Wednesday, December 9, 2015

Deathless by Catherynne M. Valente

Author: Catherynne M. Valente
Title: Deathless
Themes: love, power, humanity, war, death

Plot: From Amazon

Twentieth-century Russian history provides a background for Valente's lush reimagining of folkloric villain Koschei the Deathless and his dalliance with Marya Morevna, a clever but troubled young woman. After Koschei sweeps Marya away from her family's home in St. Petersburg-Petrograd-Leningrad, Baba Yaga assigns her three tasks that will make her worthy of marrying Koschei. As she spends more time in Koschei's Country of Life, Marya starts to become too much like her unearthly lover, until naïve Ivan Nikolayevich helps her regain her humanity (as well as the sympathy of the reader). Valente's lush language and imagery add to the magic and fundamentally Russian nature of the story, drawing pointed parallels between the Soviet Union's turmoil and the endless war between Koschei and his brother, Viy. Readers used to the Brothers Grimm and Charles Perrault will find this tale peculiar but enchanting.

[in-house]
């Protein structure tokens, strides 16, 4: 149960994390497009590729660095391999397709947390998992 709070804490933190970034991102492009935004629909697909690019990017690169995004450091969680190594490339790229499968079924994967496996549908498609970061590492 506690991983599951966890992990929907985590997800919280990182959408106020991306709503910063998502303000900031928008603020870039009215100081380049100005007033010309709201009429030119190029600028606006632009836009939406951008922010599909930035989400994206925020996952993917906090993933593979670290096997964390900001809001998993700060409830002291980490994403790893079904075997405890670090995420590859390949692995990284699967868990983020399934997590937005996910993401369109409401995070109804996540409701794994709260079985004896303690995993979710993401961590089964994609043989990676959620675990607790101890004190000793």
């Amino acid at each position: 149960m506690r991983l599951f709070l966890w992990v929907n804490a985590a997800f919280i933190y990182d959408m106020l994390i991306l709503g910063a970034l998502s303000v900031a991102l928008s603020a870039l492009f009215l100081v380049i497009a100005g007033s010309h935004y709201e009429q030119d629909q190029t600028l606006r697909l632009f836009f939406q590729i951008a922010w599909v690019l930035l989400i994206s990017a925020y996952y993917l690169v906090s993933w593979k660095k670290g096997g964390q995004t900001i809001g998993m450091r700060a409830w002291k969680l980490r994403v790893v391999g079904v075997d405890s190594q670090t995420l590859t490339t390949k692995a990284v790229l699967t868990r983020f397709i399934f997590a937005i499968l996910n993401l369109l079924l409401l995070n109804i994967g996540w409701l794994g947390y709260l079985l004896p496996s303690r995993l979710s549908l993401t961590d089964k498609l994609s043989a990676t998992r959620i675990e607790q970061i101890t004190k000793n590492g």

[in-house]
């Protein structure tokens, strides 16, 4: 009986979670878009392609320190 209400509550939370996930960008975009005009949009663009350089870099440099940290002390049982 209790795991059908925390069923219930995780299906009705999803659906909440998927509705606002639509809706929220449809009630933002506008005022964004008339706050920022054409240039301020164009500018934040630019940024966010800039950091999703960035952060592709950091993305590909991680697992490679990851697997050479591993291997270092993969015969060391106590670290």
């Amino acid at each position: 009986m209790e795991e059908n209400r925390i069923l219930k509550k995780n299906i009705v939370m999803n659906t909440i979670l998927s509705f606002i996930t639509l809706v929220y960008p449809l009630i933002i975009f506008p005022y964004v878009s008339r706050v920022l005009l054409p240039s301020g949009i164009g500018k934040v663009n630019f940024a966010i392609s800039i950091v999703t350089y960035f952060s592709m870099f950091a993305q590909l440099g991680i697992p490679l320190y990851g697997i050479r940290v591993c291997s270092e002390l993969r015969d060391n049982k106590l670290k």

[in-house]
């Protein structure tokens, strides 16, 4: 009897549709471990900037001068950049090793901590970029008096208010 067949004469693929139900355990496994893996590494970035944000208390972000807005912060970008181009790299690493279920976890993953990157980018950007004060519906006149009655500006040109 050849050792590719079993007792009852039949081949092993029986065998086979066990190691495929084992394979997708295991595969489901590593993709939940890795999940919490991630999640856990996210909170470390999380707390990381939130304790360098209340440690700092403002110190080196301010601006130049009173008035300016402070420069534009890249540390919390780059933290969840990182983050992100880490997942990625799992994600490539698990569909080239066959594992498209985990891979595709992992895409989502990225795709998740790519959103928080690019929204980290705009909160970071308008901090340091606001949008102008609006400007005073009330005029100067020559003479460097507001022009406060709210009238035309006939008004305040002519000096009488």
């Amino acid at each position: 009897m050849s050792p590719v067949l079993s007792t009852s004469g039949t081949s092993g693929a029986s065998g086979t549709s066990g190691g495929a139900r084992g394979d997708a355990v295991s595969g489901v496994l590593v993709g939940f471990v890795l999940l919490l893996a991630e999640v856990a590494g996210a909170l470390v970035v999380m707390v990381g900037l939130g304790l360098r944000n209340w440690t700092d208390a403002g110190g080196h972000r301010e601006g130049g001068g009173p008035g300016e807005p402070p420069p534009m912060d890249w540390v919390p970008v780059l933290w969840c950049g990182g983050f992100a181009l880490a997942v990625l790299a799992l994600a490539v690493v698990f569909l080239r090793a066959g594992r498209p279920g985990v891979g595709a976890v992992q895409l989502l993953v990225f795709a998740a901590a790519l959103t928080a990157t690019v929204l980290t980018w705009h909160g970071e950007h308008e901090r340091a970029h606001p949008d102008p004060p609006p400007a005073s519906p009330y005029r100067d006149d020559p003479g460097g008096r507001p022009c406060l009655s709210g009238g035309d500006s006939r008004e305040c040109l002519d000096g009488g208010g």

My Thoughts: Reading Deathless was a revelation for me. It was my first Valente (certainly not my last) and it shocked me. I devoured this disturbing, sensual, and beautiful re-imagined folktale. I can't say that there is a single likable character in the whole novel...with a cast ranging from humans, spirits, demi-gods (??), and seasons. But they are compelling. The imagery alone is fantastic-Marya lives in a human world full of twelve mothers, red scarves, and house spirits. Then she is transported (it's a long trip including trials and feasts which is an unnerving and delightful sequence in itself) to the land of Life which is populated by spirits, living architecture, and the unending struggle against Death and his kingdom.